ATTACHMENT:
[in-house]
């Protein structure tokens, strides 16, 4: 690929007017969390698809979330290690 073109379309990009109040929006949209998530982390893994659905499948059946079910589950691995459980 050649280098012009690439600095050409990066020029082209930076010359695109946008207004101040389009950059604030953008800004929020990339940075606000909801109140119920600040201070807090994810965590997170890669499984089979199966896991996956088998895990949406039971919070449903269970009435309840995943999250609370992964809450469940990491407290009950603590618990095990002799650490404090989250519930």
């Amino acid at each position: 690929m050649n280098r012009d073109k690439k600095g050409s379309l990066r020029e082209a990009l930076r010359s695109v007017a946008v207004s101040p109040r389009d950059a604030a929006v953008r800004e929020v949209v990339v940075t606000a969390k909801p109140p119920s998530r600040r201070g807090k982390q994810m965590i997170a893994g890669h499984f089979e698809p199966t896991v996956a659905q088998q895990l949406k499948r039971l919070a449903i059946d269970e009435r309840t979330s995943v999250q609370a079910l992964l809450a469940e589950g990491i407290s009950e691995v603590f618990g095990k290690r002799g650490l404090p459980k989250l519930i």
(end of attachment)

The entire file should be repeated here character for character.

[in-house]
């Protein structure tokens, strides 16, 4: 690929007017969390698809979330290690 073109379309990009109040929006949209998530982390893994659905499948059946079910589950691995459980 050649280098012009690439600095050409990066020029082209930076010359695109946008207004101040389009950059604030953008800004929020990339940075606000909801109140119920600040201070807090994810965590997170890669499984089979199966896991996956088998895990949406039971919070449903269970009435309840995943999250609370992964809450469940990491407290009950603590618990095990002799650490404090989250519930």
């Amino acid at each position: 690929m050649n280098r012009d073109k690439k600095g050409s379309l990066r020029e082209a990009l930076r010359s695109v007017a946008v207004s101040p109040r389009d950059a604030a929006v953008r800004e929020v949209v990339v940075t606000a969390k909801p109140p119920s998530r600040r201070g807090k982390q994810m965590i997170a893994g890669h499984f089979e698809p199966t896991v996956a659905q088998q895990l949406k499948r039971l919070a449903i059946d269970e009435r309840t979330s995943v999250q609370a079910l992964l809450a469940e589950g990491i407290s009950e691995v603590f618990g095990k290690r002799g650490l404090p459980k989250l519930i």